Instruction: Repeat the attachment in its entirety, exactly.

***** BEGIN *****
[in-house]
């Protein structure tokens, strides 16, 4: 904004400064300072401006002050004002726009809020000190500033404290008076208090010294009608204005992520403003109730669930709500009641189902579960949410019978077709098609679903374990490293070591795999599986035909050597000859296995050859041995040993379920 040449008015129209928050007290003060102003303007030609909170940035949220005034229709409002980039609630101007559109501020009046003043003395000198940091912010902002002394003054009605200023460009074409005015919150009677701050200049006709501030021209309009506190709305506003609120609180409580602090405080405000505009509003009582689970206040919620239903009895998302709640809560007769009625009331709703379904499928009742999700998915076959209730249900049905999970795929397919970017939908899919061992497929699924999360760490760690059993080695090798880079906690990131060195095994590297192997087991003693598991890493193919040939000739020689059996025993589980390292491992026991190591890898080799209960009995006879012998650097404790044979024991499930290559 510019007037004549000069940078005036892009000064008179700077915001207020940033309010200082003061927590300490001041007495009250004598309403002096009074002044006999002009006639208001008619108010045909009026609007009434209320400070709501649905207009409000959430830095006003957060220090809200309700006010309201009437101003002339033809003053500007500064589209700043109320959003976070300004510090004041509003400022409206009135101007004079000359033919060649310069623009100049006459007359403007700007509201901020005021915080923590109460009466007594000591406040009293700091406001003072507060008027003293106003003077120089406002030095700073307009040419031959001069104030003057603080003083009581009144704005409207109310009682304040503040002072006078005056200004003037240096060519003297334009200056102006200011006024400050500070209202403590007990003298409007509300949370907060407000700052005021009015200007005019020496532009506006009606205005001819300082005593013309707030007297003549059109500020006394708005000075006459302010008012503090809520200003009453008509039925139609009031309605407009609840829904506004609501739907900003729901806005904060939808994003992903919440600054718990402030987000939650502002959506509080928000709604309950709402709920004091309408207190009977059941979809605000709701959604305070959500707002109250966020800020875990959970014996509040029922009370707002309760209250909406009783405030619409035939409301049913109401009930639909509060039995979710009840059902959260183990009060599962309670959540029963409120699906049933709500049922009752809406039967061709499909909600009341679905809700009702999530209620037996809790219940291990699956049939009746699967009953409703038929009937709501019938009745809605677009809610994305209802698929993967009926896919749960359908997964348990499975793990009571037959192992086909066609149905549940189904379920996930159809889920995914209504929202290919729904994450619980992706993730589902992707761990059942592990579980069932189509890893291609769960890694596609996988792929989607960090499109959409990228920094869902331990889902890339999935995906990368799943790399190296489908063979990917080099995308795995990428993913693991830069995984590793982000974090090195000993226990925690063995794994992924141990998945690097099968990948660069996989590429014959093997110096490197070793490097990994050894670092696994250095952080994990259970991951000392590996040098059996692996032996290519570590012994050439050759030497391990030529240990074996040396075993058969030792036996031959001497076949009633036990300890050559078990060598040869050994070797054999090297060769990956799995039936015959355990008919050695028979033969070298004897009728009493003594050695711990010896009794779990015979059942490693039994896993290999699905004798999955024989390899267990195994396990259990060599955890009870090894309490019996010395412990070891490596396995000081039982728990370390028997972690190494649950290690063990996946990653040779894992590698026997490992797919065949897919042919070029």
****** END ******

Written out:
[in-house]
């Protein structure tokens, strides 16, 4: 904004400064300072401006002050004002726009809020000190500033404290008076208090010294009608204005992520403003109730669930709500009641189902579960949410019978077709098609679903374990490293070591795999599986035909050597000859296995050859041995040993379920 040449008015129209928050007290003060102003303007030609909170940035949220005034229709409002980039609630101007559109501020009046003043003395000198940091912010902002002394003054009605200023460009074409005015919150009677701050200049006709501030021209309009506190709305506003609120609180409580602090405080405000505009509003009582689970206040919620239903009895998302709640809560007769009625009331709703379904499928009742999700998915076959209730249900049905999970795929397919970017939908899919061992497929699924999360760490760690059993080695090798880079906690990131060195095994590297192997087991003693598991890493193919040939000739020689059996025993589980390292491992026991190591890898080799209960009995006879012998650097404790044979024991499930290559 510019007037004549000069940078005036892009000064008179700077915001207020940033309010200082003061927590300490001041007495009250004598309403002096009074002044006999002009006639208001008619108010045909009026609007009434209320400070709501649905207009409000959430830095006003957060220090809200309700006010309201009437101003002339033809003053500007500064589209700043109320959003976070300004510090004041509003400022409206009135101007004079000359033919060649310069623009100049006459007359403007700007509201901020005021915080923590109460009466007594000591406040009293700091406001003072507060008027003293106003003077120089406002030095700073307009040419031959001069104030003057603080003083009581009144704005409207109310009682304040503040002072006078005056200004003037240096060519003297334009200056102006200011006024400050500070209202403590007990003298409007509300949370907060407000700052005021009015200007005019020496532009506006009606205005001819300082005593013309707030007297003549059109500020006394708005000075006459302010008012503090809520200003009453008509039925139609009031309605407009609840829904506004609501739907900003729901806005904060939808994003992903919440600054718990402030987000939650502002959506509080928000709604309950709402709920004091309408207190009977059941979809605000709701959604305070959500707002109250966020800020875990959970014996509040029922009370707002309760209250909406009783405030619409035939409301049913109401009930639909509060039995979710009840059902959260183990009060599962309670959540029963409120699906049933709500049922009752809406039967061709499909909600009341679905809700009702999530209620037996809790219940291990699956049939009746699967009953409703038929009937709501019938009745809605677009809610994305209802698929993967009926896919749960359908997964348990499975793990009571037959192992086909066609149905549940189904379920996930159809889920995914209504929202290919729904994450619980992706993730589902992707761990059942592990579980069932189509890893291609769960890694596609996988792929989607960090499109959409990228920094869902331990889902890339999935995906990368799943790399190296489908063979990917080099995308795995990428993913693991830069995984590793982000974090090195000993226990925690063995794994992924141990998945690097099968990948660069996989590429014959093997110096490197070793490097990994050894670092696994250095952080994990259970991951000392590996040098059996692996032996290519570590012994050439050759030497391990030529240990074996040396075993058969030792036996031959001497076949009633036990300890050559078990060598040869050994070797054999090297060769990956799995039936015959355990008919050695028979033969070298004897009728009493003594050695711990010896009794779990015979059942490693039994896993290999699905004798999955024989390899267990195994396990259990060599955890009870090894309490019996010395412990070891490596396995000081039982728990370390028997972690190494649950290690063990996946990653040779894992590698026997490992797919065949897919042919070029």